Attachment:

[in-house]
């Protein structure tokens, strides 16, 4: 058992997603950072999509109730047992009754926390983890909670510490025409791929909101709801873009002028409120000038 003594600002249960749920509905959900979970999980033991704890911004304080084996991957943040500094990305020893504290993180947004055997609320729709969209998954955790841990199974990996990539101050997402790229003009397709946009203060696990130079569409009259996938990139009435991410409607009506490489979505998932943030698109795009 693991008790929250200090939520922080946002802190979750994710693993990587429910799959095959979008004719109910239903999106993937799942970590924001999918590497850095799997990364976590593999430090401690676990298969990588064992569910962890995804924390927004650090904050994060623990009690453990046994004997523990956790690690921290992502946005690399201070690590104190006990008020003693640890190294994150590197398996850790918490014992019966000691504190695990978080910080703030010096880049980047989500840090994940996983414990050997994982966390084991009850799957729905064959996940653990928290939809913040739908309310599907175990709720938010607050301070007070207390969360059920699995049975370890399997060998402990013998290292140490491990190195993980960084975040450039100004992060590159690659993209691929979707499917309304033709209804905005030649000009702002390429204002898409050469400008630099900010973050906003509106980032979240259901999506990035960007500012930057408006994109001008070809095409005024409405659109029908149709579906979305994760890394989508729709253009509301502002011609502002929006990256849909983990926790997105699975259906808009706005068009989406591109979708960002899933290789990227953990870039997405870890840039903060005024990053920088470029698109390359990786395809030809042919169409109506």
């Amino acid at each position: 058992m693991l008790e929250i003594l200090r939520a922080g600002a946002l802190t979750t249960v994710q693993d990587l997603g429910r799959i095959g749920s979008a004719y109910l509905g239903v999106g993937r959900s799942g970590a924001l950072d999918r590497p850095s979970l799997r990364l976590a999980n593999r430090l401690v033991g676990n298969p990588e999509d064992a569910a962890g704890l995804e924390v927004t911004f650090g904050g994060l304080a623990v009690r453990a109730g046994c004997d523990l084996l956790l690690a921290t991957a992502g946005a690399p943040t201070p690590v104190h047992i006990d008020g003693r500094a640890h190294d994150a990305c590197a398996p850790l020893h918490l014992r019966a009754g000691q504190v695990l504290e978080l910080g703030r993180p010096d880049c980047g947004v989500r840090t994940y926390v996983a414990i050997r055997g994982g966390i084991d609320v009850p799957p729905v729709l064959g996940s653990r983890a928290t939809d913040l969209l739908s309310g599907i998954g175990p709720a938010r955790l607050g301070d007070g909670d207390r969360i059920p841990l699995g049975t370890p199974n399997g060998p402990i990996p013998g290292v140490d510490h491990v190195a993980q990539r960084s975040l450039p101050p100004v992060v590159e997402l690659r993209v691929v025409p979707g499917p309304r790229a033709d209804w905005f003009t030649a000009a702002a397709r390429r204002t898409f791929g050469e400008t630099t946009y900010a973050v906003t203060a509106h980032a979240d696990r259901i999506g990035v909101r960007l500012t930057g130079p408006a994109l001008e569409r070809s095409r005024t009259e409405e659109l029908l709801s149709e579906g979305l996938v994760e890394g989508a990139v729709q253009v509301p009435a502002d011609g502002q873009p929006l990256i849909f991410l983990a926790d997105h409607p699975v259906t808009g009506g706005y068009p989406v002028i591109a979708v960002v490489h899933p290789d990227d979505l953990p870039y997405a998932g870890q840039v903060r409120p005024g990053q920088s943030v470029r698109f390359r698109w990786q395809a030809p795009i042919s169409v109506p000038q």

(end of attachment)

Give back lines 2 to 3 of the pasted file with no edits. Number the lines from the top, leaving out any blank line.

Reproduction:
């Protein structure tokens, strides 16, 4: 058992997603950072999509109730047992009754926390983890909670510490025409791929909101709801873009002028409120000038 003594600002249960749920509905959900979970999980033991704890911004304080084996991957943040500094990305020893504290993180947004055997609320729709969209998954955790841990199974990996990539101050997402790229003009397709946009203060696990130079569409009259996938990139009435991410409607009506490489979505998932943030698109795009 693991008790929250200090939520922080946002802190979750994710693993990587429910799959095959979008004719109910239903999106993937799942970590924001999918590497850095799997990364976590593999430090401690676990298969990588064992569910962890995804924390927004650090904050994060623990009690453990046994004997523990956790690690921290992502946005690399201070690590104190006990008020003693640890190294994150590197398996850790918490014992019966000691504190695990978080910080703030010096880049980047989500840090994940996983414990050997994982966390084991009850799957729905064959996940653990928290939809913040739908309310599907175990709720938010607050301070007070207390969360059920699995049975370890399997060998402990013998290292140490491990190195993980960084975040450039100004992060590159690659993209691929979707499917309304033709209804905005030649000009702002390429204002898409050469400008630099900010973050906003509106980032979240259901999506990035960007500012930057408006994109001008070809095409005024409405659109029908149709579906979305994760890394989508729709253009509301502002011609502002929006990256849909983990926790997105699975259906808009706005068009989406591109979708960002899933290789990227953990870039997405870890840039903060005024990053920088470029698109390359990786395809030809042919169409109506």
């Amino acid at each position: 058992m693991l008790e929250i003594l200090r939520a922080g600002a946002l802190t979750t249960v994710q693993d990587l997603g429910r799959i095959g749920s979008a004719y109910l509905g239903v999106g993937r959900s799942g970590a924001l950072d999918r590497p850095s979970l799997r990364l976590a999980n593999r430090l401690v033991g676990n298969p990588e999509d064992a569910a962890g704890l995804e924390v927004t911004f650090g904050g994060l304080a623990v009690r453990a109730g046994c004997d523990l084996l956790l690690a921290t991957a992502g946005a690399p943040t201070p690590v104190h047992i006990d008020g003693r500094a640890h190294d994150a990305c590197a398996p850790l020893h918490l014992r019966a009754g000691q504190v695990l504290e978080l910080g703030r993180p010096d880049c980047g947004v989500r840090t994940y926390v996983a414990i050997r055997g994982g966390i084991d609320v009850p799957p729905v729709l064959g996940s653990r983890a928290t939809d913040l969209l739908s309310g599907i998954g175990p709720a938010r955790l607050g301070d007070g909670d207390r969360i059920p841990l699995g049975t370890p199974n399997g060998p402990i990996p013998g290292v140490d510490h491990v190195a993980q990539r960084s975040l450039p101050p100004v992060v590159e997402l690659r993209v691929v025409p979707g499917p309304r790229a033709d209804w905005f003009t030649a000009a702002a397709r390429r204002t898409f791929g050469e400008t630099t946009y900010a973050v906003t203060a509106h980032a979240d696990r259901i999506g990035v909101r960007l500012t930057g130079p408006a994109l001008e569409r070809s095409r005024t009259e409405e659109l029908l709801s149709e579906g979305l996938v994760e890394g989508a990139v729709q253009v509301p009435a502002d011609g502002q873009p929006l990256i849909f991410l983990a926790d997105h409607p699975v259906t808009g009506g706005y068009p989406v002028i591109a979708v960002v490489h899933p290789d990227d979505l953990p870039y997405a998932g870890q840039v903060r409120p005024g990053q920088s943030v470029r698109f390359r698109w990786q395809a030809p795009i042919s169409v109506p000038q």